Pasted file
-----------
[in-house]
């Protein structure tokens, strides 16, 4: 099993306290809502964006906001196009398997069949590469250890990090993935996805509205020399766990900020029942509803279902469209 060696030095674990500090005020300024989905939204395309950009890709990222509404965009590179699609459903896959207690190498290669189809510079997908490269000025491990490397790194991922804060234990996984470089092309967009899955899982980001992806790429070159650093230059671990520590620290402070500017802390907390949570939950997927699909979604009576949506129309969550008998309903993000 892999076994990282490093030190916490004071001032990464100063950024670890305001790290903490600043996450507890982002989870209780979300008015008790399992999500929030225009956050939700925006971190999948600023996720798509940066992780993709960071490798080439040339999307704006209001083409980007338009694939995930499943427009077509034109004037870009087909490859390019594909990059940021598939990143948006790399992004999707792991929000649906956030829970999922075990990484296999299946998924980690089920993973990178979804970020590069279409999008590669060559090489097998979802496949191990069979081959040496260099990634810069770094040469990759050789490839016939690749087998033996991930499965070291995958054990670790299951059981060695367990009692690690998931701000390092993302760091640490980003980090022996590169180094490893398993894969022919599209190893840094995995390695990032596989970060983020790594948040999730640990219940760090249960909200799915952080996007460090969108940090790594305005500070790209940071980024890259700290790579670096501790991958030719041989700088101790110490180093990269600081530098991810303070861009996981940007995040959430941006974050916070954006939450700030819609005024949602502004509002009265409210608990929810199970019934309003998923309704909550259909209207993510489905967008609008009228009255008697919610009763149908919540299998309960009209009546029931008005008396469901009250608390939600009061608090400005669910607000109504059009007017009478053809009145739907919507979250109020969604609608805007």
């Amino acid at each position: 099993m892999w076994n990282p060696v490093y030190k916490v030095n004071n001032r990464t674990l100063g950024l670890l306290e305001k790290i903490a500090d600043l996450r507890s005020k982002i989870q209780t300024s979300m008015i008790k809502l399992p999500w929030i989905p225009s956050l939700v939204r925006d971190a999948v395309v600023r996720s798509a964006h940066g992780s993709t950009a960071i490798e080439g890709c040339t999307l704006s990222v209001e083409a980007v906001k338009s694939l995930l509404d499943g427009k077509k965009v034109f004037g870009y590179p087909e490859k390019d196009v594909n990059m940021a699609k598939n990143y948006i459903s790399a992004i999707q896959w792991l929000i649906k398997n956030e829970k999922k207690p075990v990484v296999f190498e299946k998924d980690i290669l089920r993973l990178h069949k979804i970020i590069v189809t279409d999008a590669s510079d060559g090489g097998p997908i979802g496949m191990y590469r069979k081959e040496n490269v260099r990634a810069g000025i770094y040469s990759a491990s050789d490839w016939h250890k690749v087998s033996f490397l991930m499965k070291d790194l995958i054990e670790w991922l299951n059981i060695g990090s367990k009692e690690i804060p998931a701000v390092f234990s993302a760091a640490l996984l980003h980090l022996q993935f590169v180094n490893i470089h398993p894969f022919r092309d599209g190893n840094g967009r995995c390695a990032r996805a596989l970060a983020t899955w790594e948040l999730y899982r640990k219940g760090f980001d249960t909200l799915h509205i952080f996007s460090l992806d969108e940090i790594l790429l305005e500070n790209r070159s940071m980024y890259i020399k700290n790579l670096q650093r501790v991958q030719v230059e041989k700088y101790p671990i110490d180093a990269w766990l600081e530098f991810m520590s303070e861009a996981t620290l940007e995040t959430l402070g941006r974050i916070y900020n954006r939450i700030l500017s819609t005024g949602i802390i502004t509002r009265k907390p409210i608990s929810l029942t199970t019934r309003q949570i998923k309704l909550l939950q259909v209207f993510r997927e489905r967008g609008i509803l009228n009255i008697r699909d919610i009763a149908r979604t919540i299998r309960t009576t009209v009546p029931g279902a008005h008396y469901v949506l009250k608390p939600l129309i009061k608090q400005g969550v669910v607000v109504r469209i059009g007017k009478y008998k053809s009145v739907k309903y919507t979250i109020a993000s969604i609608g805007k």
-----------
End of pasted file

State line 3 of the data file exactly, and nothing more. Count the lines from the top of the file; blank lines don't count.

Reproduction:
């Amino acid at each position: 099993m892999w076994n990282p060696v490093y030190k916490v030095n004071n001032r990464t674990l100063g950024l670890l306290e305001k790290i903490a500090d600043l996450r507890s005020k982002i989870q209780t300024s979300m008015i008790k809502l399992p999500w929030i989905p225009s956050l939700v939204r925006d971190a999948v395309v600023r996720s798509a964006h940066g992780s993709t950009a960071i490798e080439g890709c040339t999307l704006s990222v209001e083409a980007v906001k338009s694939l995930l509404d499943g427009k077509k965009v034109f004037g870009y590179p087909e490859k390019d196009v594909n990059m940021a699609k598939n990143y948006i459903s790399a992004i999707q896959w792991l929000i649906k398997n956030e829970k999922k207690p075990v990484v296999f190498e299946k998924d980690i290669l089920r993973l990178h069949k979804i970020i590069v189809t279409d999008a590669s510079d060559g090489g097998p997908i979802g496949m191990y590469r069979k081959e040496n490269v260099r990634a810069g000025i770094y040469s990759a491990s050789d490839w016939h250890k690749v087998s033996f490397l991930m499965k070291d790194l995958i054990e670790w991922l299951n059981i060695g990090s367990k009692e690690i804060p998931a701000v390092f234990s993302a760091a640490l996984l980003h980090l022996q993935f590169v180094n490893i470089h398993p894969f022919r092309d599209g190893n840094g967009r995995c390695a990032r996805a596989l970060a983020t899955w790594e948040l999730y899982r640990k219940g760090f980001d249960t909200l799915h509205i952080f996007s460090l992806d969108e940090i790594l790429l305005e500070n790209r070159s940071m980024y890259i020399k700290n790579l670096q650093r501790v991958q030719v230059e041989k700088y101790p671990i110490d180093a990269w766990l600081e530098f991810m520590s303070e861009a996981t620290l940007e995040t959430l402070g941006r974050i916070y900020n954006r939450i700030l500017s819609t005024g949602i802390i502004t509002r009265k907390p409210i608990s929810l029942t199970t019934r309003q949570i998923k309704l909550l939950q259909v209207f993510r997927e489905r967008g609008i509803l009228n009255i008697r699909d919610i009763a149908r979604t919540i299998r309960t009576t009209v009546p029931g279902a008005h008396y469901v949506l009250k608390p939600l129309i009061k608090q400005g969550v669910v607000v109504r469209i059009g007017k009478y008998k053809s009145v739907k309903y919507t979250i109020a993000s969604i609608g805007k």